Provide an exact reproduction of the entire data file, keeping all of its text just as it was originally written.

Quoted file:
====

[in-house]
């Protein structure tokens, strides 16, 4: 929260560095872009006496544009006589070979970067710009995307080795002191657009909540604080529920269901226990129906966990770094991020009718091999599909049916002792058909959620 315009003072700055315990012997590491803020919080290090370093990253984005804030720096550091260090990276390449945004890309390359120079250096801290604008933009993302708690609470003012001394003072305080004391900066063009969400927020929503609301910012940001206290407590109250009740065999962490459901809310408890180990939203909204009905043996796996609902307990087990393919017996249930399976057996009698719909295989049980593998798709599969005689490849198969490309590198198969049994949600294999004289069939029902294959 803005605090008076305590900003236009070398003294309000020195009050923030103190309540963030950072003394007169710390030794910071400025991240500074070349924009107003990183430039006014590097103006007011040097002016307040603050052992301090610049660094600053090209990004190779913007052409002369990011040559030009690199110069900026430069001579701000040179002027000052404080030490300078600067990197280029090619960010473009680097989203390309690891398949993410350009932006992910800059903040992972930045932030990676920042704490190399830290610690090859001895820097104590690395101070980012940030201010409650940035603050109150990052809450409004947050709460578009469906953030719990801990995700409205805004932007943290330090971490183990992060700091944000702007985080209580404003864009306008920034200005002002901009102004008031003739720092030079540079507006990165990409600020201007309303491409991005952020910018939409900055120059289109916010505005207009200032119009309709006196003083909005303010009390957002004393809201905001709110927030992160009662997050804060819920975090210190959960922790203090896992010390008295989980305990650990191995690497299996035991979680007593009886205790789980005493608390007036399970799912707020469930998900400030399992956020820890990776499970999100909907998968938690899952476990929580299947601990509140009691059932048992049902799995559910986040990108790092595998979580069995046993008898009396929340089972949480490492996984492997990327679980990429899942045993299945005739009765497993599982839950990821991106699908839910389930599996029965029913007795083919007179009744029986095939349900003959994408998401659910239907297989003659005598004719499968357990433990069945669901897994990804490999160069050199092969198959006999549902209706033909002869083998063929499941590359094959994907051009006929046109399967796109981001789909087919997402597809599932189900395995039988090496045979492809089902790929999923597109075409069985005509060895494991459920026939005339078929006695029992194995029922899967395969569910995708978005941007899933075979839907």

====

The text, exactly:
[in-house]
């Protein structure tokens, strides 16, 4: 929260560095872009006496544009006589070979970067710009995307080795002191657009909540604080529920269901226990129906966990770094991020009718091999599909049916002792058909959620 315009003072700055315990012997590491803020919080290090370093990253984005804030720096550091260090990276390449945004890309390359120079250096801290604008933009993302708690609470003012001394003072305080004391900066063009969400927020929503609301910012940001206290407590109250009740065999962490459901809310408890180990939203909204009905043996796996609902307990087990393919017996249930399976057996009698719909295989049980593998798709599969005689490849198969490309590198198969049994949600294999004289069939029902294959 803005605090008076305590900003236009070398003294309000020195009050923030103190309540963030950072003394007169710390030794910071400025991240500074070349924009107003990183430039006014590097103006007011040097002016307040603050052992301090610049660094600053090209990004190779913007052409002369990011040559030009690199110069900026430069001579701000040179002027000052404080030490300078600067990197280029090619960010473009680097989203390309690891398949993410350009932006992910800059903040992972930045932030990676920042704490190399830290610690090859001895820097104590690395101070980012940030201010409650940035603050109150990052809450409004947050709460578009469906953030719990801990995700409205805004932007943290330090971490183990992060700091944000702007985080209580404003864009306008920034200005002002901009102004008031003739720092030079540079507006990165990409600020201007309303491409991005952020910018939409900055120059289109916010505005207009200032119009309709006196003083909005303010009390957002004393809201905001709110927030992160009662997050804060819920975090210190959960922790203090896992010390008295989980305990650990191995690497299996035991979680007593009886205790789980005493608390007036399970799912707020469930998900400030399992956020820890990776499970999100909907998968938690899952476990929580299947601990509140009691059932048992049902799995559910986040990108790092595998979580069995046993008898009396929340089972949480490492996984492997990327679980990429899942045993299945005739009765497993599982839950990821991106699908839910389930599996029965029913007795083919007179009744029986095939349900003959994408998401659910239907297989003659005598004719499968357990433990069945669901897994990804490999160069050199092969198959006999549902209706033909002869083998063929499941590359094959994907051009006929046109399967796109981001789909087919997402597809599932189900395995039988090496045979492809089902790929999923597109075409069985005509060895494991459920026939005339078929006695029992194995029922899967395969569910995708978005941007899933075979839907």